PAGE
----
Do you see a lot of this in what you have read or written yourself? I'm still taking a break from my memoir, but I have looked it over for passages that seem repetitive. This was one of the things I looked for when I first began revising/rewriting it after the initial draft that I had begun two years ago this month. But deleting some of these things just made it shorter and since then I have been adding more to make it longer, what seems like the typical length for a memoir. Some of the details I have added over the time I have been working the story may, in some people's eyes, seem frivolous, but I have seen other people's memoirs deliver such details that might seem just as frivolous to some. Such as fantasizing about going on a game show, watching the summer reruns of Friends, going to see movies I had only some interest in in the summer of 2001 while I was working for a boss I hated. I would do things like those to get my mind off the awful days at work I was having then. In the beginning, I had not said exactly what I had done on my days off from work, just that the two days off always seemed to pass too quickly and that I had little time for myself before it was back to the awful job. Does any of this seem annoying to you? (Though I am paraphrasing). 

And I noticed in my diary novel I repeated the phrase "trigger(ed) (ing) my anxiety" more than once. My mom had suggested rewriting that phrase in subsequent lines, though I have yet to even try doing so. Would this seem annoying to you? (Though I know you don't know that context in which it is being used).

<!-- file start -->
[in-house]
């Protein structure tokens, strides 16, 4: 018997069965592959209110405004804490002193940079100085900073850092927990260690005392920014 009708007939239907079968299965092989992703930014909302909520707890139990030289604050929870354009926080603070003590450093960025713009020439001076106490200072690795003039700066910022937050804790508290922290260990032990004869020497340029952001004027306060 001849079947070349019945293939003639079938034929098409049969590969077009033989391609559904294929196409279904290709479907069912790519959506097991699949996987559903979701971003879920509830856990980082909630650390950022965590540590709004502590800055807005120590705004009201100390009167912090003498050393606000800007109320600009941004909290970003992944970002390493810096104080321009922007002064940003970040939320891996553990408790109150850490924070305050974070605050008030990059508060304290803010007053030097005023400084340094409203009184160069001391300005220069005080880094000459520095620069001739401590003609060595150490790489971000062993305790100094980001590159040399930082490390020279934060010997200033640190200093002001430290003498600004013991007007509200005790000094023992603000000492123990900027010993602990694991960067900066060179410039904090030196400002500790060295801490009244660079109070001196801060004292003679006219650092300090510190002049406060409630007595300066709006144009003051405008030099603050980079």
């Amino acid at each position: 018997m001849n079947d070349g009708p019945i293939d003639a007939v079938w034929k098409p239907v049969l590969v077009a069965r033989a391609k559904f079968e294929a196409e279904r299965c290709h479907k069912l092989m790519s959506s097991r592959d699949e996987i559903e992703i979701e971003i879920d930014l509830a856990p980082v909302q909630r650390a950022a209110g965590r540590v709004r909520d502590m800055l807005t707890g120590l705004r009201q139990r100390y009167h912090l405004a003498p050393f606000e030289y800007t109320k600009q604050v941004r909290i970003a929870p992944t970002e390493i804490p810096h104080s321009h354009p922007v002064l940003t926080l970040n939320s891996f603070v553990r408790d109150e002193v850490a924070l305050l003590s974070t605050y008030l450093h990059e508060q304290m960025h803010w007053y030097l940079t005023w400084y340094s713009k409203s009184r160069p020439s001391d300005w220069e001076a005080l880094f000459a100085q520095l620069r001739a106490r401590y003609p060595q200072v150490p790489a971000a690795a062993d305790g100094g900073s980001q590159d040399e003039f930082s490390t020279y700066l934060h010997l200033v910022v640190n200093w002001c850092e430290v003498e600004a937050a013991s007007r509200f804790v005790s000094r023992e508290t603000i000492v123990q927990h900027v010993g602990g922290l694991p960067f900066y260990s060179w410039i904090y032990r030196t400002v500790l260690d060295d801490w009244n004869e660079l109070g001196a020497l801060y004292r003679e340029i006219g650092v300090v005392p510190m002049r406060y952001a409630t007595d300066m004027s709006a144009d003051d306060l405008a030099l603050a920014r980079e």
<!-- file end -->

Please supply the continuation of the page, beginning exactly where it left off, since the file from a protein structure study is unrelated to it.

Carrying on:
As for using similar character names, this seems hard to avoid when writing something from real life. Using a name more than once could cause confusion, but seems weird when you have known more than one person in your life with the same name. I mean, how many Jennifers have you encountered over your life so far? Probably more than you can count or name. I didn't refer to any one specifically by this name or other over used names such as Karen or Lisa, rather in one part I made reference to "one of the many Jennifers, Karens, or Lisas..." and later to "another of the many Jennifers, Karens or Lisas...," implying that the girl who was speaking then had one of these names. I did this partly not to use the real names (which I worked hard to avoid doing), but also to emphasize that fact that I did (and still do) know a plethora of girls with these names. Every other girl to school seemed to have one of these names and that it was hard for me to grow up among them with a not-as-common name. 

How do you writers work around this?


Sandra Cox said...

How about activated or prompted for triggered?

Sandra Cox said...

Same here on the uncommon name. It was common in other areas but not at my school. Isn't it funny we don't want to stand out but want to be just like everyone else when we are younger.
Have a good one.

Sandra Cox said...

Just stop by to say hey and that I hope your day is productive and your evening pleasant.

Kelly Hashway said...

I often have more than one character with a name beginning with the same letter, and I’ll change that in revision so Readers don’t get confused. However, in one book there was a reason for the simulate names, so of course that stays.